What Are The Causes Of Oily Skin?
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We all have a sebaceous gland that produces natural oils under our pores. This oil is called sebum, and its function is to keep our skin hydrated and healthy. When our skin produces just enough sebum to be well-balanced, then we have normal skin. If we produce too little, our skin will be dry and lacking in the lipids that it needs to maintain moisture and protect the skin against external influences. If, on the other hand, our sebaceous glands produce too much sebum, then we will have oily skin, which makes your skin look constantly shiny, feel greasy, and can even cause breakouts if the sebum mixes with dead skin cells and clogs your pores.
There are several factors that can cause oily skin, but the first and foremost is genetics which means there really isn’t much you can do in completely getting rid of oily skin. You can, however, try to identify the factors which may be making it worse and try to reduce them. Here are five of them:
You may notice that your skin gets shinier during the hot summer months, and that is because heat and humidity stimulate the production of sebum, which leads to more oil on the skin. On the other hand, if the climate is too dry and cold this may also affect us, as the weather would dry out the skin making our sebaceous glands begin to overproduce sebum to make up for it, and ultimately leading to oily skin.
Keeping blotting sheets on you to reduce the appearance of oil through the day is a great tip to keep in mind, as well as using water-based or mattifying makeup products.
2. Hormonal Changes
Another thing that could be causing you to produce more oil than usual is hormonal changes. The hormones responsible for oil production are androgens, and they can sometimes fluctuate which will commence the increase of sebum production. Normally, androgens fluctuate during puberty, right before we’re about to get our period or during menopause.
Going hand in hand with hormonal changes is the effects that stress can have on our skin. It’s common knowledge that stress has an overall negative impact on our health, but it also negatively impacts the health of our skin.
One way in which it does that is by raising the amount of cortisol we produce, which is a hormone that tells the glands in our skin to make more oil. This will make you sweat more and decrease capillary function because the blood flow will go to your internal organs and your brain instead. As a cause of this, your body starts producing more oil to protect itself.
4. Skincare routine
While genetics and the environment are out of our hands (we can neither change our families nor move to avoid oily skin), there are some things we can change in order to reduce the amount of oil our skin produces. Finding an appropriate skincare routine and avoiding mistakes you may be making is essential.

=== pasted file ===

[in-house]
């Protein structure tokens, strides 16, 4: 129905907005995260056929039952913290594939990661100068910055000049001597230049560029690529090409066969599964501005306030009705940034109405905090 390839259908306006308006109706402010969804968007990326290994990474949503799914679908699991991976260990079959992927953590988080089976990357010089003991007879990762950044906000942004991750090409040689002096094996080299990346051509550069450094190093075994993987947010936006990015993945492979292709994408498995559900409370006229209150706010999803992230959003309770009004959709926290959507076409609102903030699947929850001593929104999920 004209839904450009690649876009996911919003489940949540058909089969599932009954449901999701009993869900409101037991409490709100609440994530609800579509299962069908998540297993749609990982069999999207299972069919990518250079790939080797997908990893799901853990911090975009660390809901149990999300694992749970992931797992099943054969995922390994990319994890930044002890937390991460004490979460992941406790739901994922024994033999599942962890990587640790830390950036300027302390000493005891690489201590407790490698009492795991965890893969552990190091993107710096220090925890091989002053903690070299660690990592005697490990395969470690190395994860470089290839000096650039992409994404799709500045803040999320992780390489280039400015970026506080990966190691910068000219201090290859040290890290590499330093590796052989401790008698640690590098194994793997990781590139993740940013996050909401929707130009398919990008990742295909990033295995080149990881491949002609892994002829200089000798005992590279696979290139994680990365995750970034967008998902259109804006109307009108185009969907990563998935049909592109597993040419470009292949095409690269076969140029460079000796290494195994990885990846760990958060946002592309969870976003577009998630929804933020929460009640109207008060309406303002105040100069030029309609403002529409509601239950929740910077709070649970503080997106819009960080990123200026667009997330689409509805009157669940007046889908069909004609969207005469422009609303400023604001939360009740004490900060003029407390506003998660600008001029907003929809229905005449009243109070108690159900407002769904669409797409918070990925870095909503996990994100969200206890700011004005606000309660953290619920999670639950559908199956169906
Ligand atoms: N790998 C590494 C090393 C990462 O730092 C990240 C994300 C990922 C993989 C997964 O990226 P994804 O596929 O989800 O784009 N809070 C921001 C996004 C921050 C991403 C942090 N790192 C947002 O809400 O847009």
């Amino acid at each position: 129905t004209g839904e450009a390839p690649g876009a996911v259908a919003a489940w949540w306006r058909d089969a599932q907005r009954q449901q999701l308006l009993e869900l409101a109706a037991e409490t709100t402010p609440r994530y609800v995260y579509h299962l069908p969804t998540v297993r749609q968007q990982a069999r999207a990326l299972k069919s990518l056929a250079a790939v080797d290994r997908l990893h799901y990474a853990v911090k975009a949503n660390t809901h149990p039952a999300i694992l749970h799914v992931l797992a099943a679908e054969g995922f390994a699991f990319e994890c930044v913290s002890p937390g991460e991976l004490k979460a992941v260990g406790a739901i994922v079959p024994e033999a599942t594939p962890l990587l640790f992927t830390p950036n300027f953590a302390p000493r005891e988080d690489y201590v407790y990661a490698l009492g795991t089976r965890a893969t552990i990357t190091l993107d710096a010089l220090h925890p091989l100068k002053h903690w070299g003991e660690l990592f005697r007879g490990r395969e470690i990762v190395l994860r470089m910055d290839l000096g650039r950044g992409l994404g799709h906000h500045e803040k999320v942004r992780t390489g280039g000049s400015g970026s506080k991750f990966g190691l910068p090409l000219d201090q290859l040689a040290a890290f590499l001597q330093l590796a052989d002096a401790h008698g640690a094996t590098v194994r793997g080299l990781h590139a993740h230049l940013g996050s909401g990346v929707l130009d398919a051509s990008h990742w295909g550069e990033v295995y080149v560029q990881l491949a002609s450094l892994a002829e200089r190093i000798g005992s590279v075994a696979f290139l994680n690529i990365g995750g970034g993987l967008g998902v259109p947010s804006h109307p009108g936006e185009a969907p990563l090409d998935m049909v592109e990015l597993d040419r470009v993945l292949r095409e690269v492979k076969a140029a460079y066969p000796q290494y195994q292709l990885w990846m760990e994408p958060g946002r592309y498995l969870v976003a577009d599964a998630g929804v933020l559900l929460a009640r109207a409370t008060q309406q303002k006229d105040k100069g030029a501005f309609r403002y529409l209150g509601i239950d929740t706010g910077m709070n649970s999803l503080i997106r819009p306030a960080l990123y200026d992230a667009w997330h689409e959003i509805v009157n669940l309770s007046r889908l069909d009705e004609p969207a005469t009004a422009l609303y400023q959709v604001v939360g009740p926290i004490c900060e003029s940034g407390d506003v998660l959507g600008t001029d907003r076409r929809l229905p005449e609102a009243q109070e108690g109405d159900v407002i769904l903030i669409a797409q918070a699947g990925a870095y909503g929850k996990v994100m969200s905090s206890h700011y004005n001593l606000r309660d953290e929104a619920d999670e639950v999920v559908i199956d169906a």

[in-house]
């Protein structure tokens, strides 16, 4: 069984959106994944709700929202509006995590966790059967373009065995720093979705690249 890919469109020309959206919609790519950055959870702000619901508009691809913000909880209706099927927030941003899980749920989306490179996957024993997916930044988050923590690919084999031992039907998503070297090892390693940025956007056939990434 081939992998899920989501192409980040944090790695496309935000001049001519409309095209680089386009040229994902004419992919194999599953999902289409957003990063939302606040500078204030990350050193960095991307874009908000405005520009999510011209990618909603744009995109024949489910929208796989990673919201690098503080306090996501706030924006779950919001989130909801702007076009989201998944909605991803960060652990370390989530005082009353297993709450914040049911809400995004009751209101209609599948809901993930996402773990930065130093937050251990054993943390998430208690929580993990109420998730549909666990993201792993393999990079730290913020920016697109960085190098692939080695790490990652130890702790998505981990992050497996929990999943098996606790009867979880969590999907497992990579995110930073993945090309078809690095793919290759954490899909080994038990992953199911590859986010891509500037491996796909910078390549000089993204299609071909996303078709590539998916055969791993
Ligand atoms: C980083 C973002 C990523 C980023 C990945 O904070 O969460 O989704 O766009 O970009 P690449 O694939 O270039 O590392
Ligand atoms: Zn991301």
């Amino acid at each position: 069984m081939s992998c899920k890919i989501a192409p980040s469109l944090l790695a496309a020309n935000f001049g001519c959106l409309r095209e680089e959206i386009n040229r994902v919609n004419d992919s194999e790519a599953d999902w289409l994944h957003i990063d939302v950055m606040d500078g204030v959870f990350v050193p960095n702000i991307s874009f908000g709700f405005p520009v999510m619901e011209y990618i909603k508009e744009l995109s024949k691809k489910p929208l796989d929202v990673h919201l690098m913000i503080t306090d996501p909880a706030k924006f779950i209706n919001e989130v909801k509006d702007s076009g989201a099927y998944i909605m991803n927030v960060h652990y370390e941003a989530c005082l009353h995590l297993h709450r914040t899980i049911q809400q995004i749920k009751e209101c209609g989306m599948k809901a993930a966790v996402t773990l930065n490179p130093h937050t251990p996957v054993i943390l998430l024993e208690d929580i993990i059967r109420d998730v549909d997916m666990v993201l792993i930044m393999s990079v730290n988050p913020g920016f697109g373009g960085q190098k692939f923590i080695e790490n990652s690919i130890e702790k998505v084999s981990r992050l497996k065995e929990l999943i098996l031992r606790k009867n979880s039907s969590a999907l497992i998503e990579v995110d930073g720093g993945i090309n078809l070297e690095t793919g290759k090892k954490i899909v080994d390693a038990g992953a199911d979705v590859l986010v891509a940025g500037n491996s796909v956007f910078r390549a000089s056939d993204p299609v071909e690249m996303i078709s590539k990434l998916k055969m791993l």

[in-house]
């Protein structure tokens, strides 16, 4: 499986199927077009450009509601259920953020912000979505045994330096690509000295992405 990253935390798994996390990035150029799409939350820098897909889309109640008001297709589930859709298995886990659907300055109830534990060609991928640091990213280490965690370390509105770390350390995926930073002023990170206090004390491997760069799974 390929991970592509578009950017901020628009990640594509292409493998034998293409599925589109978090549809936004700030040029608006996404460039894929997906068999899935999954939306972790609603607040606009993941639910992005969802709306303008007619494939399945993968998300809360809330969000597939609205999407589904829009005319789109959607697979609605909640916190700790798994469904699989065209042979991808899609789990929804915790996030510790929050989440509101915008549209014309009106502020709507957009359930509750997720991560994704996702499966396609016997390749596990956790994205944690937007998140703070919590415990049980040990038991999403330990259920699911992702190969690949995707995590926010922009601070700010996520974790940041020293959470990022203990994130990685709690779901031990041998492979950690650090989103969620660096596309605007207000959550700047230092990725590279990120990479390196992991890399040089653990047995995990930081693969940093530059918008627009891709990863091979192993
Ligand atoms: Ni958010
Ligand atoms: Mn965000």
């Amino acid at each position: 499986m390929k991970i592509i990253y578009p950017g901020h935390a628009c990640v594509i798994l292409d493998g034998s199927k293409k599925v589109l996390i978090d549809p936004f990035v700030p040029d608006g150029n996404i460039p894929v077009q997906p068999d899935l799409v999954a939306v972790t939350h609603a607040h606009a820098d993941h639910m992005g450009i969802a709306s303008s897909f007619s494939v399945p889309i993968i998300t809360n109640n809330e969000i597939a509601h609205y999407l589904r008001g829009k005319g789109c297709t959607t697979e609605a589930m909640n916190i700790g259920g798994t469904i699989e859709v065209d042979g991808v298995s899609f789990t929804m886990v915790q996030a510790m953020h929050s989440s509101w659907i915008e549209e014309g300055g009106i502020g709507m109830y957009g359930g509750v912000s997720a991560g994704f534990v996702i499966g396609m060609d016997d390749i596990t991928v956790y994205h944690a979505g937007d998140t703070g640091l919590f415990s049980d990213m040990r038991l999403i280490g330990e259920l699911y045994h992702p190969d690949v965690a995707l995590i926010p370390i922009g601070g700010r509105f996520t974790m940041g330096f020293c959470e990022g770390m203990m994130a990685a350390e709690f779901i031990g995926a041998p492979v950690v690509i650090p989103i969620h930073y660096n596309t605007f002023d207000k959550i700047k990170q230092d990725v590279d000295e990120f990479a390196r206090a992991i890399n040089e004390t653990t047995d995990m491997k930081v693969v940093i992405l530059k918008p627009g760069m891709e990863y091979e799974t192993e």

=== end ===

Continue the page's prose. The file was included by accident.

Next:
Related: Skincare Routine For Oily Skin: Morning Routine & Evening Routine.
You may think washing away the oil frequently is the way to go, but that may actually be counterproductive as it may strip away too much oil, leading to your skin becoming dry, and thus, going into overdrive and producing even more sebum.
Washing it twice a day with a gentle soap is enough.
Just like with washing, exfoliating helps to keep the sebum at bay, but that doesn’t mean you should go overboard. We know that we exfoliate to get rid of any dead skin or excess oil, but if you do it too often or too harshly (scrubbing your face with rough washcloths or coarse exfoliators) it can strip away too much moisture, prompting the glands to overproduce oil.
Not only will sunscreen protect your skin from the harsh rays of the sun, it will also keep it from getting too dry which would, you guessed it, produce more oil.
People tend to think that since they have oily skin, applying a moisturizer is the last thing they should do. But that’s wrong; using a moisturizer will not cause you to get oily skin. If you find the right kind, that is.
You obviously can’t go for moisturizers directed towards people with dry skin. Instead, try finding a lightweight, water-based moisturizer, preferably one that claims to be “oil-free” and “non-comedogenic”.
The health of our skin, just like everything else on our body, depends largely on the food we consume.
Foods that may be causing you to have that unwanted oily sheen to your skin are:
The high level of hormones like testosterone in products such as milk, butter, and cheese can cause increased oil production and breakouts due to blocked pores.
Eating a lot of sugar starts a chain reaction of raised blood sugar levels leading to your body producing more insulin, leading to the sebaceous glands producing more oil, and giving you oily skin and higher chances of acne.
Foods containing refined carbohydrates like white bread, white rice, white pasta, and cereals lose the fiber your body needs when they’re processed. So this also leads to increased blood sugar levels and oil production.
Eating too many salty foods will cause your body to dehydrate, thus retaining more water and making you feel bloated. It also raises oil levels on the skin since your body will go on emergency mode to fight off dehydration.
Just like salt, alcohol also makes us dehydrated by draining all the fluids from our skin. So, again, to combat dehydration, our skin will produce more oil.
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